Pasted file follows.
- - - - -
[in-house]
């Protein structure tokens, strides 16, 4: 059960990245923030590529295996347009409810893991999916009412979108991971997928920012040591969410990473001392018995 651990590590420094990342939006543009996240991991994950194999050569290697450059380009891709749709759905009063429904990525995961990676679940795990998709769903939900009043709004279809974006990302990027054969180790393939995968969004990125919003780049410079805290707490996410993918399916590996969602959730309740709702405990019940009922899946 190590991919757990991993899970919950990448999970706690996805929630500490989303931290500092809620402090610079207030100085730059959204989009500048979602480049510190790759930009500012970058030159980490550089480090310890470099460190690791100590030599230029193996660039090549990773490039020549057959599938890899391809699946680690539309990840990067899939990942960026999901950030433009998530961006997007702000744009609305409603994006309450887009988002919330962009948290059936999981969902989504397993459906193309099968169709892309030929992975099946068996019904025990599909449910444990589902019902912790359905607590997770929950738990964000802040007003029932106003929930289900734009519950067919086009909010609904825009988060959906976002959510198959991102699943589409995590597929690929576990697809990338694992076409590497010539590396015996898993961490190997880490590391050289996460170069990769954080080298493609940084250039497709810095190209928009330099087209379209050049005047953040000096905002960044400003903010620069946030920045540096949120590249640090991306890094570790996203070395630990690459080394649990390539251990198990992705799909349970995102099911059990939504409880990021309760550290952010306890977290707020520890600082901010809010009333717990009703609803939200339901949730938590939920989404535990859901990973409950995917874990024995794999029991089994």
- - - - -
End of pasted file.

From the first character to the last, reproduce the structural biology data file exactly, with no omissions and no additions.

[in-house]
């Protein structure tokens, strides 16, 4: 059960990245923030590529295996347009409810893991999916009412979108991971997928920012040591969410990473001392018995 651990590590420094990342939006543009996240991991994950194999050569290697450059380009891709749709759905009063429904990525995961990676679940795990998709769903939900009043709004279809974006990302990027054969180790393939995968969004990125919003780049410079805290707490996410993918399916590996969602959730309740709702405990019940009922899946 190590991919757990991993899970919950990448999970706690996805929630500490989303931290500092809620402090610079207030100085730059959204989009500048979602480049510190790759930009500012970058030159980490550089480090310890470099460190690791100590030599230029193996660039090549990773490039020549057959599938890899391809699946680690539309990840990067899939990942960026999901950030433009998530961006997007702000744009609305409603994006309450887009988002919330962009948290059936999981969902989504397993459906193309099968169709892309030929992975099946068996019904025990599909449910444990589902019902912790359905607590997770929950738990964000802040007003029932106003929930289900734009519950067919086009909010609904825009988060959906976002959510198959991102699943589409995590597929690929576990697809990338694992076409590497010539590396015996898993961490190997880490590391050289996460170069990769954080080298493609940084250039497709810095190209928009330099087209379209050049005047953040000096905002960044400003903010620069946030920045540096949120590249640090991306890094570790996203070395630990690459080394649990390539251990198990992705799909349970995102099911059990939504409880990021309760550290952010306890977290707020520890600082901010809010009333717990009703609803939200339901949730938590939920989404535990859901990973409950995917874990024995794999029991089994």